Article 98: Coffee – Creativity changes the film industry

10/10/2023
1447

Originating from the function of awakening and creativity, coffee and coffee shops played a significant role in the formation and development of the film industry.

Nothing is more important than the moving image, except for my cup of coffee in the morning. Actor Charlie Chaplin (1889 - 1977)

Nothing is more important than the moving image, except for my cup of coffee in the morning. Actor Charlie Chaplin (1889 – 1977)

Coffee shops – The birthplace of the art of cinema

Cinema is a young form of art that emerged in the 19th century, meeting the entertainment needs of the time and conveying profound messages and values that reflect the spiritual life of society. Its historical recognition is closely associated with the scientific and technological advancements of the late 19th century, focusing on capturing moving images. However, the origins of cinema can be traced back to many centuries earlier. The initial techniques related to the moving images of cinema were found in the form of shadow puppetry, an ancient storytelling and entertainment form that used puppets held between a light source and a screen.

In “A History of Pre-cinema” by film expert Stephen Herbert (1952-2023), it is argued that shadow puppetry shares principles with cinema in terms of creative use of light, imagery, and projection screens. The research work on animation and projected imagery before the invention of film techniques “Movement in Two Dimensions” by writer, artist Olive Muriel Cook (1912 – 2002) suggests that the development of shadow puppetry and modern cinema share similarities in the use of music, voice, efforts to introduce color, and their level of popularity.

Shadow puppetry thrived in Asian countries from ancient times and spread to Europe in the 17th century. Particularly in Ottoman society, shadow puppetry was known as Karagöz and was an integral part of the Ramadan month. Karagöz performances often took place in coffee shops or affluent households. With the open atmosphere of coffee shops, puppet shows freely commented on social and political events, figures in power, in a satirical style. In 2009, Karagöz was inscribed on the Representative List of the Intangible Cultural Heritage of Humanity.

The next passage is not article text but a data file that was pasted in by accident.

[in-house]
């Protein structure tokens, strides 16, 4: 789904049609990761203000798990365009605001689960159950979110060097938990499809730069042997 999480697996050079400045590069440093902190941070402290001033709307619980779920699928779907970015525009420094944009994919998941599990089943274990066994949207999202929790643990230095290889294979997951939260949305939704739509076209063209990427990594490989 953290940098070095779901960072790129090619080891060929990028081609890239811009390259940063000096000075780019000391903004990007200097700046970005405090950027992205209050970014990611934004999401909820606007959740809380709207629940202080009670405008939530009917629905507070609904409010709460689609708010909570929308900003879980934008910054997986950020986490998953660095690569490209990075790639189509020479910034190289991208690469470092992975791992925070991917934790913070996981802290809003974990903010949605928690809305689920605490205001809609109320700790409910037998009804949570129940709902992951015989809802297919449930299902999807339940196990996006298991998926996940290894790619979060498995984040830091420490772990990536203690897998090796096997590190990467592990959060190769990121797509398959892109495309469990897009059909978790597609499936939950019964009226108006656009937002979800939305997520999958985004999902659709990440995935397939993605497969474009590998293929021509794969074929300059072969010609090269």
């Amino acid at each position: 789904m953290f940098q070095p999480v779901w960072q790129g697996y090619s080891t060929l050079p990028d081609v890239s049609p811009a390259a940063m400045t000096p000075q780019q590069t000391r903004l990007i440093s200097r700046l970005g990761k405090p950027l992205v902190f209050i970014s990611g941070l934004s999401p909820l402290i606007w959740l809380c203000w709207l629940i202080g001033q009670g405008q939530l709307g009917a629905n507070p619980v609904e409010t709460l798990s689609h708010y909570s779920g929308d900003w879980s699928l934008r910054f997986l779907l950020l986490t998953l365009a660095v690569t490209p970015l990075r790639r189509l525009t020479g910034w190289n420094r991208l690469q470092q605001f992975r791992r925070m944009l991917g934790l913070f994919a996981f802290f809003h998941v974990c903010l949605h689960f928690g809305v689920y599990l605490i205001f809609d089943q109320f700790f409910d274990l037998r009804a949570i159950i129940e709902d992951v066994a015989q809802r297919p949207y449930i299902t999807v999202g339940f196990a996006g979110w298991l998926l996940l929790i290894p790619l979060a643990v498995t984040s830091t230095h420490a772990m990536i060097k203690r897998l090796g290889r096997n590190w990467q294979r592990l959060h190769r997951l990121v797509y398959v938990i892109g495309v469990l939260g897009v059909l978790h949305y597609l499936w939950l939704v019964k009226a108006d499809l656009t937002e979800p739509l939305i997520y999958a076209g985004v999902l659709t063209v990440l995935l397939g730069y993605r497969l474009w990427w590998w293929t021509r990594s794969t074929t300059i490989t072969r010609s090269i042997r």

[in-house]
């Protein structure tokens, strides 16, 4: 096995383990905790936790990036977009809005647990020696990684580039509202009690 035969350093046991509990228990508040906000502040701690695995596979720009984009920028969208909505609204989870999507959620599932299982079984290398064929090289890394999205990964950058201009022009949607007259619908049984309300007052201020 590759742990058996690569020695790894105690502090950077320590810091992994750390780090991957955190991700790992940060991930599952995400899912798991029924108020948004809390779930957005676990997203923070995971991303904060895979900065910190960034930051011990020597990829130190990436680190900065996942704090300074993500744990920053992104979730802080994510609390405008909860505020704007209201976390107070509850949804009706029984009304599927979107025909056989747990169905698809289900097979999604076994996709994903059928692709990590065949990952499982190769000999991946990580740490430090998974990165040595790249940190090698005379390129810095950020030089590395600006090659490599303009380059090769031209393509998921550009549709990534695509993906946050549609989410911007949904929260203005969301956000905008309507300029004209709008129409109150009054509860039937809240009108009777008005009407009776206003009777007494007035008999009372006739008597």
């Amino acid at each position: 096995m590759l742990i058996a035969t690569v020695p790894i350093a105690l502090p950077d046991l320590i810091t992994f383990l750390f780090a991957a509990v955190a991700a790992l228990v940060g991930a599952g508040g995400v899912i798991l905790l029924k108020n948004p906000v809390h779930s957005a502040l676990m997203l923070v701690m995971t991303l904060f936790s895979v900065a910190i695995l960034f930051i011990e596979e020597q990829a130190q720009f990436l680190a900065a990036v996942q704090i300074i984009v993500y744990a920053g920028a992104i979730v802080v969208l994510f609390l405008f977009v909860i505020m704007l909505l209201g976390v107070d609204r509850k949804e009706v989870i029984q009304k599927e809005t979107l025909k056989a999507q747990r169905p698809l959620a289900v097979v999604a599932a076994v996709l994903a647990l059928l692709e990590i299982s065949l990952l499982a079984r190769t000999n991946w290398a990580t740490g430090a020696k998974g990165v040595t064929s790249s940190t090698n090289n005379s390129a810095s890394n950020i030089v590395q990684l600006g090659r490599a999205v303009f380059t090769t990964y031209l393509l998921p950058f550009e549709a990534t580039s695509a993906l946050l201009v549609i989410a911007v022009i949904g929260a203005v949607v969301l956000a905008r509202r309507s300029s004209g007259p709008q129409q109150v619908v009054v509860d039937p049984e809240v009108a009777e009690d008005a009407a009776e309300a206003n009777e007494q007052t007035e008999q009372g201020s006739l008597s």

Ottoman coffee shops played a significant role in the development and preservation of shadow puppetry, the origin of the film industry.

Ottoman coffee shops played a significant role in the development and preservation of shadow puppetry, the origin of the film industry.

From the late 18th century to the early 20th century, the strong development of science and technology, along with two industrial revolutions, significantly changed the social life of Europe and the world. A series of inventions and innovations in various fields were studied and brought into daily life by scientists. In particular, the second half of the 19th century witnessed advancements in the technology of capturing moving images, which propelled the birth of cinema.

It began with the early inventions of motion picture cameras by Louis Le Prince, the devices for displaying moving images by Eadweard James Muybridge, and the kinetoscope by Thomas Edison. In 1895, the Skladanowsky brothers invented the Bioscop film projector and used it to present the first public screening of moving pictures on November 1, 1895, in Berlin.

However, historians recognized the birth of cinema as an art form and an industry on December 28, 1895. This milestone was achieved by the Lumière brothers, Auguste and Louis, who used their invention, the Cinématographe film projector, to publicly screen a fee-charging film titled Workers Leaving the Lumière Factory in Lyon (La Sortie de l’Usine Lumière à Lyon) for the first time at the Café de la Paix in France.

Coffee shops are important cultural spaces chosen by the European intelligentsia to disseminate knowledge, innovation, and new forms of cultural and artistic expression.